The “Road to Serfdom” was written by the Austrian-born economist and philosopher Friedrich von Hayek in the 1940s. He warns of the danger of tyranny that inevitably results from government control of the economy through Soviet-style central planning. Somehow I am perpetually reminded of our road to serfdom as it plays out today. Not (of course) is this a road now paved with centralised socialism. Our road is paved with extremist, fundamentalist, state-Capitalism. It no longer matters which extreme you wish to pursue – the left or the right – the path to serfdom is guaranteed unless alternatives can be built. The village of Marinaleda started out in a post-Franco Spain with a political strata indistinguishable from the feudal system we read about in our history books. Their road to freedom was a form of ultra-local anarchism that had many inspirations. If anything it does prove that almost every myth we have come to belief about Communism is nothing more than the result of Cold War rhetoric.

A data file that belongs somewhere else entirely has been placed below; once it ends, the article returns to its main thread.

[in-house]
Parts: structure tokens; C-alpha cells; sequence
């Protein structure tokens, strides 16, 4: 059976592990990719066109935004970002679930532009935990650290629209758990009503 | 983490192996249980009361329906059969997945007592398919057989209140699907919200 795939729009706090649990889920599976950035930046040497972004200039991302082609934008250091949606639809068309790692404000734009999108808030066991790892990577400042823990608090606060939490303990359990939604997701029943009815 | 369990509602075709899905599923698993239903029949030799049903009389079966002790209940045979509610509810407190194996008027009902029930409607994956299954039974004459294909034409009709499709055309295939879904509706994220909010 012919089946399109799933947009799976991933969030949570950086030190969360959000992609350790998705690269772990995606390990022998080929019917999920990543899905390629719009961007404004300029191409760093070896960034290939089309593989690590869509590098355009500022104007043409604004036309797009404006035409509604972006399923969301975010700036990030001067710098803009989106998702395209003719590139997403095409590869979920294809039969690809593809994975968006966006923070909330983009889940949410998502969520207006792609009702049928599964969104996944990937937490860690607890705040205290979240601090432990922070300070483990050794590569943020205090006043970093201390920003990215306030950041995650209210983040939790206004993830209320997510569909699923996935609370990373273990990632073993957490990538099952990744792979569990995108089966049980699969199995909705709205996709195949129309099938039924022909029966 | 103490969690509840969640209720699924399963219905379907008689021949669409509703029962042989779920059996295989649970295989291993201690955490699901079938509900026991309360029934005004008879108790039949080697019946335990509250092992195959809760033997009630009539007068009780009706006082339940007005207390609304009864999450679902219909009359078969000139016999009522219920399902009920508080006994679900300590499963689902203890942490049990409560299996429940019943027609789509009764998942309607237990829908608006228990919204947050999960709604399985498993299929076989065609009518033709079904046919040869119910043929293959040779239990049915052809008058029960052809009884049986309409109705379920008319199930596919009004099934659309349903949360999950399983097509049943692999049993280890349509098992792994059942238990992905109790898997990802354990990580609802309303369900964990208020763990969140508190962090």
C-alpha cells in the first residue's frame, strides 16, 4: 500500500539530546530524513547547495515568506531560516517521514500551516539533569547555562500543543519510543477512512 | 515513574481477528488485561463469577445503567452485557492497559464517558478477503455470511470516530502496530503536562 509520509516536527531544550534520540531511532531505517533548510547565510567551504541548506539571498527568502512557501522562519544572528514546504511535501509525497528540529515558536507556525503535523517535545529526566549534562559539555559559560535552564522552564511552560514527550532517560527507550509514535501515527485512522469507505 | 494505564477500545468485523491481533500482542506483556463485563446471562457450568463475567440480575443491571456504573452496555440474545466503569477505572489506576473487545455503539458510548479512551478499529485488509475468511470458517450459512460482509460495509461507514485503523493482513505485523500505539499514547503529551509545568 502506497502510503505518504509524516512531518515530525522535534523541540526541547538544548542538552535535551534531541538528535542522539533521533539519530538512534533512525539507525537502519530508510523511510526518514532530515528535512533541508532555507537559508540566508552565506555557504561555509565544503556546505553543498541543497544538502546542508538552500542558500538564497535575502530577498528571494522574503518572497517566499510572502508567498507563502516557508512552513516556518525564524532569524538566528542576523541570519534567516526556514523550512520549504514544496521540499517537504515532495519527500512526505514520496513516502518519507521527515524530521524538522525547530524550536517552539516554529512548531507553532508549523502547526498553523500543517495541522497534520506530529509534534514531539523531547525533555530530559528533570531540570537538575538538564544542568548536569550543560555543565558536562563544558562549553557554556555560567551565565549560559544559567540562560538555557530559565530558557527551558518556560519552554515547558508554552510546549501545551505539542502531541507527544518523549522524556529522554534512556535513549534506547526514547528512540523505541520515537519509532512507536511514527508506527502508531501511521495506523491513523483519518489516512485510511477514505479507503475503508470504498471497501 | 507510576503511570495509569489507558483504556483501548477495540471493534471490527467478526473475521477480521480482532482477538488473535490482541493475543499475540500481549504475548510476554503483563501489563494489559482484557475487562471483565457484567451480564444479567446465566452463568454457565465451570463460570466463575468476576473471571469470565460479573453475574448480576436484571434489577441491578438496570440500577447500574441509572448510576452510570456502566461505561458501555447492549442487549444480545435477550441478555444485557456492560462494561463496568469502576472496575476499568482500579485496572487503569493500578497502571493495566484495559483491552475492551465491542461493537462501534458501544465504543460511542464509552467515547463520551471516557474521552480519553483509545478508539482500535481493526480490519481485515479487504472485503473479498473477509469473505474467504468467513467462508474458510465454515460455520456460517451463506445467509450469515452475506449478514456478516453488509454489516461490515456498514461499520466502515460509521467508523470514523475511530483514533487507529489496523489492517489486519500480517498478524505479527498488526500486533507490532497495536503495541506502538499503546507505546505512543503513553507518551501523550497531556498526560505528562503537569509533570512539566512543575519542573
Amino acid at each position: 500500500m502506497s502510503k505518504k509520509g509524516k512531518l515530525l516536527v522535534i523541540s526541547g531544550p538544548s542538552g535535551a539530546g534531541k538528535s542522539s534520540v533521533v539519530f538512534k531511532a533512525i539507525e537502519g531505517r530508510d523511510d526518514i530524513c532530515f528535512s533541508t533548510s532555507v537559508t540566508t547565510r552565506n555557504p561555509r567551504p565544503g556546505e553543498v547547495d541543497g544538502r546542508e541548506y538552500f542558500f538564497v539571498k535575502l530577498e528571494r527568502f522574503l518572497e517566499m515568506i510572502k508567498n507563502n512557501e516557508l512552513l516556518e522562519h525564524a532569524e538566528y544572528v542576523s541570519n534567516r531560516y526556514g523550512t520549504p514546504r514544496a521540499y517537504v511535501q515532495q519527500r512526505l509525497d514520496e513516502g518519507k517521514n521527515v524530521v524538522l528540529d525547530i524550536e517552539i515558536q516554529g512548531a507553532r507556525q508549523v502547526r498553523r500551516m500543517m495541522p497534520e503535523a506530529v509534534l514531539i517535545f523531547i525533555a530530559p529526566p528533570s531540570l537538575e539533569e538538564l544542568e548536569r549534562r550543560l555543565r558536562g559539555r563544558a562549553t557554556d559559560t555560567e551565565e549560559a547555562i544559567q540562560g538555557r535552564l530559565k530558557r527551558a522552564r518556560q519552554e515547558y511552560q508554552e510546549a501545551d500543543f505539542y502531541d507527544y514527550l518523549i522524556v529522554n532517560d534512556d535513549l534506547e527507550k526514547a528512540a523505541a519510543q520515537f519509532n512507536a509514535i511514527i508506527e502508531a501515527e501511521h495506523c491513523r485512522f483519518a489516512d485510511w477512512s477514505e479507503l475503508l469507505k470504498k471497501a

Capitalism can chose to reform itself. That may work in some places. But where are such places in a Globalised & homogenised Global economy? So, maybe, just maybe, the village of Marinaleda is a glimpse of the future rather than a blast from the past.

So, what can the modern, northern-European, anglo-Transitioner, learn from this tale of a sleepy backwater in southern-Spain? Although I picked up this book expecting something like a more-sunny version of Totnes this is far from it. Its cultural and historical background is so foreign as to make it hard to draw comparisons. One is built upon endless social struggle against perceived oppressors, whilst the other is built upon green-tinged fears of the threats to our energy & climate security… However there are common threads.

They are both localist philosophies that start & end with local food security. They both spurn excessive centralised controlled and the intrusion of the corporatocracy. They prefer small enterprises and local worker-owned co-operatives as a way of organising the economy. [Note here also the Mondragon co-operatives in the Basque region of Spain much praised in Transition writings.] There is much to learn in both directions and we need this multitude of different experiments if we are to find our many roads to freedom.